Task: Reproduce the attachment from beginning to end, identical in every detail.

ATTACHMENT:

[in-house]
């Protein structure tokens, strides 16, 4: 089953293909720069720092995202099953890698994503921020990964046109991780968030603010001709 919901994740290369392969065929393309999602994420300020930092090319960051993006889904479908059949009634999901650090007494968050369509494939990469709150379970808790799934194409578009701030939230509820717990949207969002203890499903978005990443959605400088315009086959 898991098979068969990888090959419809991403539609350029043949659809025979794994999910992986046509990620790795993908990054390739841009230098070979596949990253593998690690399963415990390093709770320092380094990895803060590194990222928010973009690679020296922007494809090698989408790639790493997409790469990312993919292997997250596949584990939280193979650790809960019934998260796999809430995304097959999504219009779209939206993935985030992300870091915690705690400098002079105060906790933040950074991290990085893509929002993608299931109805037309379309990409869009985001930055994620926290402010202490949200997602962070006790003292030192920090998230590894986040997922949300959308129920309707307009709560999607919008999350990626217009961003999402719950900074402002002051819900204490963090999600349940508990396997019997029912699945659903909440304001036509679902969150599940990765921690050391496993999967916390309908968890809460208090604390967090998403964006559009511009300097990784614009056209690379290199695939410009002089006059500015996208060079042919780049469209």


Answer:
[in-house]
């Protein structure tokens, strides 16, 4: 089953293909720069720092995202099953890698994503921020990964046109991780968030603010001709 919901994740290369392969065929393309999602994420300020930092090319960051993006889904479908059949009634999901650090007494968050369509494939990469709150379970808790799934194409578009701030939230509820717990949207969002203890499903978005990443959605400088315009086959 898991098979068969990888090959419809991403539609350029043949659809025979794994999910992986046509990620790795993908990054390739841009230098070979596949990253593998690690399963415990390093709770320092380094990895803060590194990222928010973009690679020296922007494809090698989408790639790493997409790469990312993919292997997250596949584990939280193979650790809960019934998260796999809430995304097959999504219009779209939206993935985030992300870091915690705690400098002079105060906790933040950074991290990085893509929002993608299931109805037309379309990409869009985001930055994620926290402010202490949200997602962070006790003292030192920090998230590894986040997922949300959308129920309707307009709560999607919008999350990626217009961003999402719950900074402002002051819900204490963090999600349940508990396997019997029912699945659903909440304001036509679902969150599940990765921690050391496993999967916390309908968890809460208090604390967090998403964006559009511009300097990784614009056209690379290199695939410009002089006059500015996208060079042919780049469209």